When is it NOT the ego?

Occasionally I get involved in deep discussion about life, the universe and whatever — especially the weird, nonsensical idea that we can "transcend the ego".

What I've come to recognise is that those who seek to control conversations and others can do so in very subtle ways.1

And one of the most devious ways is to assert that someone is stuck in their ego, as was levelled at me recently during a vigorous discussion with a friend.

What does being stuck in one's ego actually mean? When can we ever speak, live, and work without an ego?


The Adult Faith of Letting go

Adult Faith

Picked up an interesting book at a friend's place -- Diarmuid O'Murchu's "Adult Faith: Growing in Wisdom and Understanding"1

Diarmuid speaks of needing to engage paradox and the many related implications:

First comes paradox! ... A paradox does not make sense to our rational minds. A paradox captivates a surplus of meaning that cannot be contained with the structure of rational discourse. For an adult spirituality of our time this is a crucial issue. Adults today are rarely satisfied with compelling rational explanations; there is a "surplus of meaning" that transcends rationality, yet to mature adults it feels essential in our search for deeper meaning. The ability to embrace paradox is central to this sense of maturity.

But what most impressed me2 was his explanation of the art of 'letting go' -- as covered in a previous post I've found greater peace of mind by doing so in more substantial ways:


Entrepreneurs: spiritual people

Nic Frances' End of CharityDriving along with a friend recently I remarked I'm beginning to realise that genuinely spiritual people are those who use their intuitive abilities for the good of society: "social entrepreneurs" -- those who actually build or create something new and of value to all.

The rest can meditate and talk and 'bliss out' until the cows come home, but for me, those who actually do things, invent things or invent new ways of doing things, or who bring new awareness, ideas and insights to society are authentically spiritual.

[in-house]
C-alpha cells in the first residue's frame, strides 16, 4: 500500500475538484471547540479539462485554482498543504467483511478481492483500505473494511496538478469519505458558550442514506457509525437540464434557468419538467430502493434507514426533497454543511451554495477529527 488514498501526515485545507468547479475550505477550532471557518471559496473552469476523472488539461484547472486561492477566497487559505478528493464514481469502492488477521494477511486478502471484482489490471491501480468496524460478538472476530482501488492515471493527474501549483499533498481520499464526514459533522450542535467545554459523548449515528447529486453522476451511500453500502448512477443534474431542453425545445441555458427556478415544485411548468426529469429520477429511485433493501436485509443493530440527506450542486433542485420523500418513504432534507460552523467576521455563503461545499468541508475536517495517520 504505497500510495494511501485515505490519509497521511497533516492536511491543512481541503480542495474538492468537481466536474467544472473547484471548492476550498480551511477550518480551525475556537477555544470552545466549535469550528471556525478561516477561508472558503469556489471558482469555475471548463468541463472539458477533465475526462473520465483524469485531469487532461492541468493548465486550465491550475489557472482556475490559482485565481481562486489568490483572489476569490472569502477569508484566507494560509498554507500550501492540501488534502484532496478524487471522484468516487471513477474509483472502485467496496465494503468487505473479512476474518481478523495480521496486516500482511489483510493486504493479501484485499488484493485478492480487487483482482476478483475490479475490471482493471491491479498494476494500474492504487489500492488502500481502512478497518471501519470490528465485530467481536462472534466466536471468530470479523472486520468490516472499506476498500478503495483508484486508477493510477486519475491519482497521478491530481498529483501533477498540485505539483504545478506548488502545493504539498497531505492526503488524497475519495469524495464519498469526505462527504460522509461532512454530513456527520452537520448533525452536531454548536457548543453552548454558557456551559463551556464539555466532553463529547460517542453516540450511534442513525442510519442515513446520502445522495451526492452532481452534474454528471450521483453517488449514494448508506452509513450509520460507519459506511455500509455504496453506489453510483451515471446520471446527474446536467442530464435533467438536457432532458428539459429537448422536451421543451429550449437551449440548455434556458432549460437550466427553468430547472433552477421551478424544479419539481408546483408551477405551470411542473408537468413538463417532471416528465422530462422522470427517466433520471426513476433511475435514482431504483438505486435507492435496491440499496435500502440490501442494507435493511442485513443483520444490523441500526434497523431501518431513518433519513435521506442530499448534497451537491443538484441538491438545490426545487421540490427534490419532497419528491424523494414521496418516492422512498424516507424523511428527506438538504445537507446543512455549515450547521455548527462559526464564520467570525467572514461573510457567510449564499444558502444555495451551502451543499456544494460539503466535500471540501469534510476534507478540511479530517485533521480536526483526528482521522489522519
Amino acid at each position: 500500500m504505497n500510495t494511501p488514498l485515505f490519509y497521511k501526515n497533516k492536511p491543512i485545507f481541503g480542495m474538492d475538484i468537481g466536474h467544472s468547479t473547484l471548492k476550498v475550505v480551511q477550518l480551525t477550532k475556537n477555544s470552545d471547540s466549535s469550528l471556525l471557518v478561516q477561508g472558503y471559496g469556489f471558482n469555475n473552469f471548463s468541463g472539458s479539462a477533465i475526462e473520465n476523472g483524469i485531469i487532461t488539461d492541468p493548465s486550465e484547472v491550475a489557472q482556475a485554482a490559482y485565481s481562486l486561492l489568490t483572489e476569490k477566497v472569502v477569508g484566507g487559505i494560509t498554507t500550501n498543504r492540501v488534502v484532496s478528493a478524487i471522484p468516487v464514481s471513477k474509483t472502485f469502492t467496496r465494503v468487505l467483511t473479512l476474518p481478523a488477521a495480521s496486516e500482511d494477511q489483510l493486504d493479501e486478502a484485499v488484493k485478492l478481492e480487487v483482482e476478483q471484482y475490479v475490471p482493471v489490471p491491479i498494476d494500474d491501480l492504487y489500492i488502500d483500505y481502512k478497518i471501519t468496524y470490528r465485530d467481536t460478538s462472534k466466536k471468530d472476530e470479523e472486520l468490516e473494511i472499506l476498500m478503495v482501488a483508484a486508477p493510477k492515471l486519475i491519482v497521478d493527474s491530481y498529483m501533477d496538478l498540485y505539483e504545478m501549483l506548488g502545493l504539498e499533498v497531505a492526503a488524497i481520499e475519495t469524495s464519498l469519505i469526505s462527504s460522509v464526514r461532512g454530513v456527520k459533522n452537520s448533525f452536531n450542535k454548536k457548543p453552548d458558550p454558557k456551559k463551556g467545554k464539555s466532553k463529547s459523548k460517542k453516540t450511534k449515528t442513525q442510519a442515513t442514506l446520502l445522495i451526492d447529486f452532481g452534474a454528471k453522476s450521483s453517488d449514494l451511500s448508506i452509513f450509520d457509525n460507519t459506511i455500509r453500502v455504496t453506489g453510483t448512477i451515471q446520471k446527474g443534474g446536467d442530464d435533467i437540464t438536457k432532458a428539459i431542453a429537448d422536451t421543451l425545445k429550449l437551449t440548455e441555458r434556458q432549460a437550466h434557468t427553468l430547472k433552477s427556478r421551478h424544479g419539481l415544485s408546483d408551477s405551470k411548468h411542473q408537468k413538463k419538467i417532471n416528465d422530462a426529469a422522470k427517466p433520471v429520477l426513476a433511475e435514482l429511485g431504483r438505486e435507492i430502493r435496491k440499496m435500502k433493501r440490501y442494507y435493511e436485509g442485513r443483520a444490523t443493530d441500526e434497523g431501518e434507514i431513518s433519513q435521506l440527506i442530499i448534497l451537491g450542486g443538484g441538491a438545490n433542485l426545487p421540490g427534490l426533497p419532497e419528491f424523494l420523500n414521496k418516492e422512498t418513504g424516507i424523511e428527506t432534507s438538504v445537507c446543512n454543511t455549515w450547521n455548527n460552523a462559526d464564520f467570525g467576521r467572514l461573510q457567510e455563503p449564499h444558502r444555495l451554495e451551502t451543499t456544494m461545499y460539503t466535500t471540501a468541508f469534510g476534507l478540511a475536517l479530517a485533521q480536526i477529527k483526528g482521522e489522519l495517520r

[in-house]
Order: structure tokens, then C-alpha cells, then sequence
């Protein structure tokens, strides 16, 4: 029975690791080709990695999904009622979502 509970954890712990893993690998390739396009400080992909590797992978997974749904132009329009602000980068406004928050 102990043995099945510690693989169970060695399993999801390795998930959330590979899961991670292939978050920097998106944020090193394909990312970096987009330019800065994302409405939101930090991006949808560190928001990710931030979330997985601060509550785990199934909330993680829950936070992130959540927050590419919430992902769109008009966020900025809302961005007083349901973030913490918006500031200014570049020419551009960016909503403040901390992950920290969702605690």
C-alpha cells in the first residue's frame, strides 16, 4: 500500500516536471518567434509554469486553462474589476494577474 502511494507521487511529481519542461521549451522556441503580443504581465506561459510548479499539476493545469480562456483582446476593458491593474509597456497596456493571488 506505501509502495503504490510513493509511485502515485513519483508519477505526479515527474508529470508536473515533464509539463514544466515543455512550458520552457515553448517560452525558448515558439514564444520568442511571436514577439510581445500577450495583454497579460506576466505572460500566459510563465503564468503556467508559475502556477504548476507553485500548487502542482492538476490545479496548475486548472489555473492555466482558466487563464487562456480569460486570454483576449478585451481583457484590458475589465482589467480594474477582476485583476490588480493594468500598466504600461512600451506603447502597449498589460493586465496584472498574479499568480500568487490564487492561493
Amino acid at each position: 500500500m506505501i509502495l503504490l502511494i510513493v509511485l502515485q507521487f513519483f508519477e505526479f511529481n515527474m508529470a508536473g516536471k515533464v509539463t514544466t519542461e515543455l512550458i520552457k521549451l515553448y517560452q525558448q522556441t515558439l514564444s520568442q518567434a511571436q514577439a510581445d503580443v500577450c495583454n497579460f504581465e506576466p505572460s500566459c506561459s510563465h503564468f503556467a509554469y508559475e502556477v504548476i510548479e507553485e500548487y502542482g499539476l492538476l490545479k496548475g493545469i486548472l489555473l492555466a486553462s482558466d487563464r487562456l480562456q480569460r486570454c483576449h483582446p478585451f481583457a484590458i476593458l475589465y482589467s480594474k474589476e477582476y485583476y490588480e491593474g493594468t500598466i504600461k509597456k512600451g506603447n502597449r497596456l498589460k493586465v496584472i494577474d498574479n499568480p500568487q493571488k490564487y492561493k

Leading God: The wonderfully new!

In chatting with various people in recent times about matters philosophical, I've heard it said on a few occasions, "well you know, there's nothing new under the Sun".

That 'throw away line' telegraphs a deep misunderstanding about life, and about the immensely creative and regenerating nature of it.

Not only, I say in response to such comments, are there things that are entirely new, but when we create something genuinely new, the whole of creation in effect is looking on and amazed in wonderment: "wow, look at that, that's entirely, completely and uniquely NEW!"


The Belief Doctor’s approach

As explained on the About page, my focus as The Belief Doctor is to work with people and provide examples and information that reveals the power and productive benefits gained from combining "masculine" and "feminine" energies in one coherent approach to life, in all areas of life. This combination — of effectively combining both 'head' with 'heart' to enable intimate, powerful and rewarding personal, business and social relationships — is recognised by leading thinkers as being crucial to ease, wellbeing, intimacy, creativity, productivity, innovation, health, wealth, fulfillment and happiness.